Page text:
My point … things that have been written down ages ago and then translated many times from the original language can end up as Chinese whispers and very likely do. Add in that everyone has their own opinion of what the ancient writer means … As Clint Eastwood says in one of the Dirty Harry movies, ‘Opinions are like assholes, everybody’s got one!’

Our other perennial joke is …

Definition of an expert – an “ex” is a has-been, a “spurt” is a drip under pressure!

Yeah … well … LOL and who hasn’t felt that then? My point is that it is only to easy to feel oneself to be an expert, especially if you have alphabet soup after your name (and yes, I do too! I just never mention it!). And it is only to easy to act like a drip under pressure if you feel your academic standing is threatened!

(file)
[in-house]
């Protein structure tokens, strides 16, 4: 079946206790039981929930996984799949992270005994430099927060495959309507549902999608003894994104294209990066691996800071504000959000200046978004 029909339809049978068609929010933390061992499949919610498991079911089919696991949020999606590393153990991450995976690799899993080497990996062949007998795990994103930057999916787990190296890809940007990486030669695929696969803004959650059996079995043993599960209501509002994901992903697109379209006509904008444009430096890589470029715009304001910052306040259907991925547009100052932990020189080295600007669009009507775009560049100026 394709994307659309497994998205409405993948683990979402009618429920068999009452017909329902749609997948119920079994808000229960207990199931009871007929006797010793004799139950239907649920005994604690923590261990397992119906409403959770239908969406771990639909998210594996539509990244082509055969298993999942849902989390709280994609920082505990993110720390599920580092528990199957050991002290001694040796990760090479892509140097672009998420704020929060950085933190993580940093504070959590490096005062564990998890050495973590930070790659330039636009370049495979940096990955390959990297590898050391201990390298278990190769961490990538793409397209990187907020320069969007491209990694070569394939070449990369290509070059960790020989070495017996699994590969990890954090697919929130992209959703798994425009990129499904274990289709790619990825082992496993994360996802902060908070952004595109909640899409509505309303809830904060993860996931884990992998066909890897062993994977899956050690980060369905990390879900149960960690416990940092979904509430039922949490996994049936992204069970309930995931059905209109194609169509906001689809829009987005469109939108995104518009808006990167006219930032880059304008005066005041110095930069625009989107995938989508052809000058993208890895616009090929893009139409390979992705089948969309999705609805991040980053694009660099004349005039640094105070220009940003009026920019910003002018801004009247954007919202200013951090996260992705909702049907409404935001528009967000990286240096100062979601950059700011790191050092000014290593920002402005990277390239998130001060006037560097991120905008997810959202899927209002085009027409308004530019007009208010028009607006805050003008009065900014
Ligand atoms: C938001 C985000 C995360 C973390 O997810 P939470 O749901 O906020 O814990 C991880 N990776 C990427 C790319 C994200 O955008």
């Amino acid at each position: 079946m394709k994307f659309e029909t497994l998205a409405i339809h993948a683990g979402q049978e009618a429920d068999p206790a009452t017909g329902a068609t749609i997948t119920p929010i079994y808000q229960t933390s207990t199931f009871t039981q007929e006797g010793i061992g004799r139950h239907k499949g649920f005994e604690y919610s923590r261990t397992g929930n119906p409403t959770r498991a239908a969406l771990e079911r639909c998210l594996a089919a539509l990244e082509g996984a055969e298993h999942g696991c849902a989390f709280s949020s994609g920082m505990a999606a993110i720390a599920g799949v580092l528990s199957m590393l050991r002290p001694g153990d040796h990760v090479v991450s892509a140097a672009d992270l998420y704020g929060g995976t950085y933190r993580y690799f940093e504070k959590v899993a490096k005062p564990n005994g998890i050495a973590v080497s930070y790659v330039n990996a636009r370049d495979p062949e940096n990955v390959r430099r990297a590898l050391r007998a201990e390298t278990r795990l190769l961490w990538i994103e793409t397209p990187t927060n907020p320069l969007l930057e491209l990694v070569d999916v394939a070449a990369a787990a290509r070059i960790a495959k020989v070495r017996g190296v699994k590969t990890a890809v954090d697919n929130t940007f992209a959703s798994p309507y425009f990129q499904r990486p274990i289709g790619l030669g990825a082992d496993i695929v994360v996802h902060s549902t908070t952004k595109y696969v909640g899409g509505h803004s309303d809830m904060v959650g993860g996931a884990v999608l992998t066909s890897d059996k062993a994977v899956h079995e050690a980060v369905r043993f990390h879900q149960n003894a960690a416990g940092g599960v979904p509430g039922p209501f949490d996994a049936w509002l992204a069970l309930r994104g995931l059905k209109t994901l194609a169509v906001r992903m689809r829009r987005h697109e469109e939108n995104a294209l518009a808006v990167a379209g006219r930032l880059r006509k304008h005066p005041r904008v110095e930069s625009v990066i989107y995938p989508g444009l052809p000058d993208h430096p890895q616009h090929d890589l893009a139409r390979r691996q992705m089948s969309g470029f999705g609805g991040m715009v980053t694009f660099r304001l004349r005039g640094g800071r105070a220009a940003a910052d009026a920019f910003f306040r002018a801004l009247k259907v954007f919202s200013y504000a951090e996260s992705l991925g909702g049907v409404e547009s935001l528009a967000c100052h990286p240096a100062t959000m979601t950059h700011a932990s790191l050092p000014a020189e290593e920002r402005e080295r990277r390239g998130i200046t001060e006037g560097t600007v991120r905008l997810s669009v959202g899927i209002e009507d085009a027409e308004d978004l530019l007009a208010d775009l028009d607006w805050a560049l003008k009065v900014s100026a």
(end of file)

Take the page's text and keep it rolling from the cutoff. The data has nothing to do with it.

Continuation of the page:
Graves went round breaking rules and threatening everyone with his ideas and insights. That was right up my anarchical parents’ street and my hubby too and, of course, myself. I really learn things well when I observe, not when I try to learn from books. That always feels like learning someone else’s script to me and I’m really useless at living in someone else’s way … actually (with my psychotherapist hat on) so are most people. We do conform because if we don’t we find ourselves out of a job, with no money for rent or food or heating, and quite possibly out of friends too as we’re not doing what they think we should. Question … are such folk really friends?